Step 2: Scrub and Soak

Using a clean sponge, scrub the hydrogen peroxide around the board so that its surface is thoroughly saturated. Let it sit for about 10 minutes so the solution effectively works at killing any germs. 

Step 3: Rinse and Dry

Rinse your cutting board thoroughly with warm water. Then, blot it with a paper towel and let it air dry completely.

How to Remove Stains from a Wood Cutting Board

Tough, deep stains from colored foods that tend to bleed, like beets or red onions, require deeper cleaning power. With a few everyday household stain fighters you likely have on hand, you’ll be able to lift them out in no time.

Tools and Materials Needed:

  • Baking soda
  • White vinegar
  • Sponge
  • Warm water
  • Paper towel

Step 1: Apply Baking Soda 

Lay your cutting board on a flat surface. Measure out a cup of baking soda and sprinkle it all over the surface of your wood cutting board.

Step 2: Apply Vinegar, Soak and Scrub

Measure out a cup of white vinegar and pour it evenly across the baking soda-covered surface of your cutting board. Let the mixture soak on the board for about 10 minutes. Then, use a sponge and use circular motions to scrub the solution into the wood. 

Step 3: Rinse and Dry

Rinse the cutting board thoroughly with water. Make sure to pat dry with a paper towel, and stand it up to air dry. 

person rubbing oil on wood cutting board

Photo via  Robin Lewis

How to Condition a Wood Cutting Board

Conditioning a wood cutting board is also an important part of maintaining the product for as long as possible. Just like you should wash it regularly, you should also take steps to condition the wood to keep it in good shape after being jabbed by sharp tools every day.

Tools and Materials Needed:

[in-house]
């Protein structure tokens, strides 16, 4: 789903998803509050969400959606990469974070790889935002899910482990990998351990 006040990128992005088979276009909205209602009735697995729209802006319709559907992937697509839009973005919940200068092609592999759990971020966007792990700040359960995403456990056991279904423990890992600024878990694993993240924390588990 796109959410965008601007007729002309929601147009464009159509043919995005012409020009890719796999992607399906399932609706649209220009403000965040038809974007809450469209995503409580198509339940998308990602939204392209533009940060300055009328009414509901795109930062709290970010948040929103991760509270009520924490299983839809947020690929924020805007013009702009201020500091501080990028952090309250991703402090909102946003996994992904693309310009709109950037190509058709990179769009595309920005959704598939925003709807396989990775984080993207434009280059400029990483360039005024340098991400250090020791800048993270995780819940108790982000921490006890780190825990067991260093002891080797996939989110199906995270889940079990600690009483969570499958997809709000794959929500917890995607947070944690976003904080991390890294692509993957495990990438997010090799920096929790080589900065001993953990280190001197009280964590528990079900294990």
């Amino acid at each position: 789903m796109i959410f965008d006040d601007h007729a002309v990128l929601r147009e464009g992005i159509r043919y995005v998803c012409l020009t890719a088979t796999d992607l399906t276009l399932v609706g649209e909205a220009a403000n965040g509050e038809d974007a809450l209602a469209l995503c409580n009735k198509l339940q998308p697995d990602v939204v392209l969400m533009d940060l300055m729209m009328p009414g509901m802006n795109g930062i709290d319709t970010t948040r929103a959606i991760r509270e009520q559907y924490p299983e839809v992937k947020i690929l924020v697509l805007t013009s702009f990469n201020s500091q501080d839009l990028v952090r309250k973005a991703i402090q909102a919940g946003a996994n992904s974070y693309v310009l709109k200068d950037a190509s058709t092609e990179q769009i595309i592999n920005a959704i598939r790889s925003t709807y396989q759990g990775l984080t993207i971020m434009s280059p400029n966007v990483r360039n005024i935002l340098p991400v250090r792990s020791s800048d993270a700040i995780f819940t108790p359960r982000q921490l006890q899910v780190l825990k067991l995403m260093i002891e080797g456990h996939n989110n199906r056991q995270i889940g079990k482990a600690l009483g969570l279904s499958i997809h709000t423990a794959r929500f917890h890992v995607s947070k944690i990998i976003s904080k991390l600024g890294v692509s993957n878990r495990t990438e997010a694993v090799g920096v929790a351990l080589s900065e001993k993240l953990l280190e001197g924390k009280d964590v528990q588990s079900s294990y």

• Mineral oil
  • Paper towel
  • Clean cloth rag

Step 1: Select a Conditioning Oil

There are a few different conditioners you can use to care for your wood cutting board, but mineral oil is a popular choice. It’s relatively cost effective, easy to find, and safe to use in the kitchen. If you’re looking at other products, just make sure they’re food-grade and safe to use.

Step 2: Clean Cutting Board

Using one of the methods above, give your cutting board a quick scrub (we recommend the lemon and salt method). Getting rid of any stains or stubborn crumbs will give the oil a blank canvas to work with, allowing it to condition the wood deeper. Let the cutting board dry completely before moving on to the next step.

Step 3: Oil Cutting Board and Soak

Carefully dampen a paper towel with the mineral oil (or another safe conditioning product of your choice). Apply the oil to the cutting board’s surface, wiping it on in an even layer. Let the oil soak in for several hours, or even overnight.

Step 4: Wipe Clean

Using a clean, dry rag (or paper towel), wipe off any excess oil. The cutting board shouldn’t be damp or sticky, according to Kitchn, but the finished result should leave the wood hydrated and healthy. 

dark wood cutting board with knife and cut vegetables on it

Photo via Or Misgav

More Wood Cutting Board Care Tips

Here are some more care tips to get the ultimate mileage out of your cutting boards:

Avoid Prolonged Moisture

For wood cutting boards, try to keep things as dry as possible. This means blotting the wood thoroughly with a paper towel or rag after each soapy clean, and not leaving the product soaked in the sink. Water that gets trapped in the grains can break down wood and lead to mold, so try to air dry the cutting board standing up and not down on one side. 

Wash After Each Use

Staying consistent with how often you wash your cutting board will help prevent the buildup of stains and hopefully add to the product’s longevity. This doesn’t have to be a deep cleanse every time, but you should scrub with warm water, dish soap, and a sponge after every use.

Clean Stains When They’re Fresh

Don’t wait for the stains to set into the wood; they’ll be much harder to lift. Instead, go after them as soon as you’re done chopping.

Condition Monthly

Try to give your cutting board some TLC every few weeks, at least once a month if you can. This will keep the wood hydrated and will help the product perform better.

Have any recommendations you’d like to share with the Hometalk community? Our comments are open — let us know your go-to routines when it comes to taking care of your wood cutting boards!

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  • Dee Dee on Jul 24, 2022

    I do the lemon and salt all the time. It has not hurt the finish and keeps my many boards fresh.